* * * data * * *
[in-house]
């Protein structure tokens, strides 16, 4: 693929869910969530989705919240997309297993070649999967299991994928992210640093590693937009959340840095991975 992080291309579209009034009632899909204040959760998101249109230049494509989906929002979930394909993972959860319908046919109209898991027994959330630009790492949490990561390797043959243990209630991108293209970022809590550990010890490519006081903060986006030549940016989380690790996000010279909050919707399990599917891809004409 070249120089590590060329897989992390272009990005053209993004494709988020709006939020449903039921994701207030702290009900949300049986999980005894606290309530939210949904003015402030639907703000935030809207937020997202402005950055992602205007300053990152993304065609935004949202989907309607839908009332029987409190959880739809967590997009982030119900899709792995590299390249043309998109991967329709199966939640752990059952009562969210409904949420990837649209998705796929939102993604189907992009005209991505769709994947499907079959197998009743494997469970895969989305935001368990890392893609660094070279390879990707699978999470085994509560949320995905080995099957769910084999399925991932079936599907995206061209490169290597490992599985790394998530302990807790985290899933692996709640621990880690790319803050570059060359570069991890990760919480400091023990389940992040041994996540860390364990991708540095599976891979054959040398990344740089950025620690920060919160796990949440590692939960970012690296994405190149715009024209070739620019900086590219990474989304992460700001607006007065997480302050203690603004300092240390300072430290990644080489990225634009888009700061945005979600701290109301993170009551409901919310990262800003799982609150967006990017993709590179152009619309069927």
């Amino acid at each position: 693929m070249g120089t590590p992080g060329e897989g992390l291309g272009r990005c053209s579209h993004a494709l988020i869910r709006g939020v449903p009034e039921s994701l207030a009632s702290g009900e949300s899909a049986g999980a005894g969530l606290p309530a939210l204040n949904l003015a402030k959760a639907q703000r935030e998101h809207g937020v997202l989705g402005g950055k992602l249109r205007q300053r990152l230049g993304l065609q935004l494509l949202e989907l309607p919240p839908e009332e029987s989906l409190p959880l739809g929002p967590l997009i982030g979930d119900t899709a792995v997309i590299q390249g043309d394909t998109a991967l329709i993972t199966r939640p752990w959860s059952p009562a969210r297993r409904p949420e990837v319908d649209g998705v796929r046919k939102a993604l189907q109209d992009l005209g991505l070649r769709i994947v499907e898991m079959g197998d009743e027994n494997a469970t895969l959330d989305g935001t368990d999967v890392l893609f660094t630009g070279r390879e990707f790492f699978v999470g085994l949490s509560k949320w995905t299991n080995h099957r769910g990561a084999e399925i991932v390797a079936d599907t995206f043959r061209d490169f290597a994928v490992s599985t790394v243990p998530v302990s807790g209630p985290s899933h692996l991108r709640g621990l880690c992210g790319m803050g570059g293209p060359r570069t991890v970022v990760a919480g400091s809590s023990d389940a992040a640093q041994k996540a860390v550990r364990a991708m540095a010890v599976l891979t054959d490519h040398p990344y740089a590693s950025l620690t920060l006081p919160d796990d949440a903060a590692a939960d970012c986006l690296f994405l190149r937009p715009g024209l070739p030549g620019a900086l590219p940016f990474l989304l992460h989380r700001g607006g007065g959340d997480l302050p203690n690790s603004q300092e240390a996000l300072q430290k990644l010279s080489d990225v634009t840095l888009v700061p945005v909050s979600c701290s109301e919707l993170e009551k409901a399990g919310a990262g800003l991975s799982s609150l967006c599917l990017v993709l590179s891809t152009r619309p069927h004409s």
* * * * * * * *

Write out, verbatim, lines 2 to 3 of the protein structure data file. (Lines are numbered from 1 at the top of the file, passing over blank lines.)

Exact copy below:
């Protein structure tokens, strides 16, 4: 693929869910969530989705919240997309297993070649999967299991994928992210640093590693937009959340840095991975 992080291309579209009034009632899909204040959760998101249109230049494509989906929002979930394909993972959860319908046919109209898991027994959330630009790492949490990561390797043959243990209630991108293209970022809590550990010890490519006081903060986006030549940016989380690790996000010279909050919707399990599917891809004409 070249120089590590060329897989992390272009990005053209993004494709988020709006939020449903039921994701207030702290009900949300049986999980005894606290309530939210949904003015402030639907703000935030809207937020997202402005950055992602205007300053990152993304065609935004949202989907309607839908009332029987409190959880739809967590997009982030119900899709792995590299390249043309998109991967329709199966939640752990059952009562969210409904949420990837649209998705796929939102993604189907992009005209991505769709994947499907079959197998009743494997469970895969989305935001368990890392893609660094070279390879990707699978999470085994509560949320995905080995099957769910084999399925991932079936599907995206061209490169290597490992599985790394998530302990807790985290899933692996709640621990880690790319803050570059060359570069991890990760919480400091023990389940992040041994996540860390364990991708540095599976891979054959040398990344740089950025620690920060919160796990949440590692939960970012690296994405190149715009024209070739620019900086590219990474989304992460700001607006007065997480302050203690603004300092240390300072430290990644080489990225634009888009700061945005979600701290109301993170009551409901919310990262800003799982609150967006990017993709590179152009619309069927």
């Amino acid at each position: 693929m070249g120089t590590p992080g060329e897989g992390l291309g272009r990005c053209s579209h993004a494709l988020i869910r709006g939020v449903p009034e039921s994701l207030a009632s702290g009900e949300s899909a049986g999980a005894g969530l606290p309530a939210l204040n949904l003015a402030k959760a639907q703000r935030e998101h809207g937020v997202l989705g402005g950055k992602l249109r205007q300053r990152l230049g993304l065609q935004l494509l949202e989907l309607p919240p839908e009332e029987s989906l409190p959880l739809g929002p967590l997009i982030g979930d119900t899709a792995v997309i590299q390249g043309d394909t998109a991967l329709i993972t199966r939640p752990w959860s059952p009562a969210r297993r409904p949420e990837v319908d649209g998705v796929r046919k939102a993604l189907q109209d992009l005209g991505l070649r769709i994947v499907e898991m079959g197998d009743e027994n494997a469970t895969l959330d989305g935001t368990d999967v890392l893609f660094t630009g070279r390879e990707f790492f699978v999470g085994l949490s509560k949320w995905t299991n080995h099957r769910g990561a084999e399925i991932v390797a079936d599907t995206f043959r061209d490169f290597a994928v490992s599985t790394v243990p998530v302990s807790g209630p985290s899933h692996l991108r709640g621990l880690c992210g790319m803050g570059g293209p060359r570069t991890v970022v990760a919480g400091s809590s023990d389940a992040a640093q041994k996540a860390v550990r364990a991708m540095a010890v599976l891979t054959d490519h040398p990344y740089a590693s950025l620690t920060l006081p919160d796990d949440a903060a590692a939960d970012c986006l690296f994405l190149r937009p715009g024209l070739p030549g620019a900086l590219p940016f990474l989304l992460h989380r700001g607006g007065g959340d997480l302050p203690n690790s603004q300092e240390a996000l300072q430290k990644l010279s080489d990225v634009t840095l888009v700061p945005v909050s979600c701290s109301e919707l993170e009551k409901a399990g919310a990262g800003l991975s799982s609150l967006c599917l990017v993709l590179s891809t152009r619309p069927h004409s």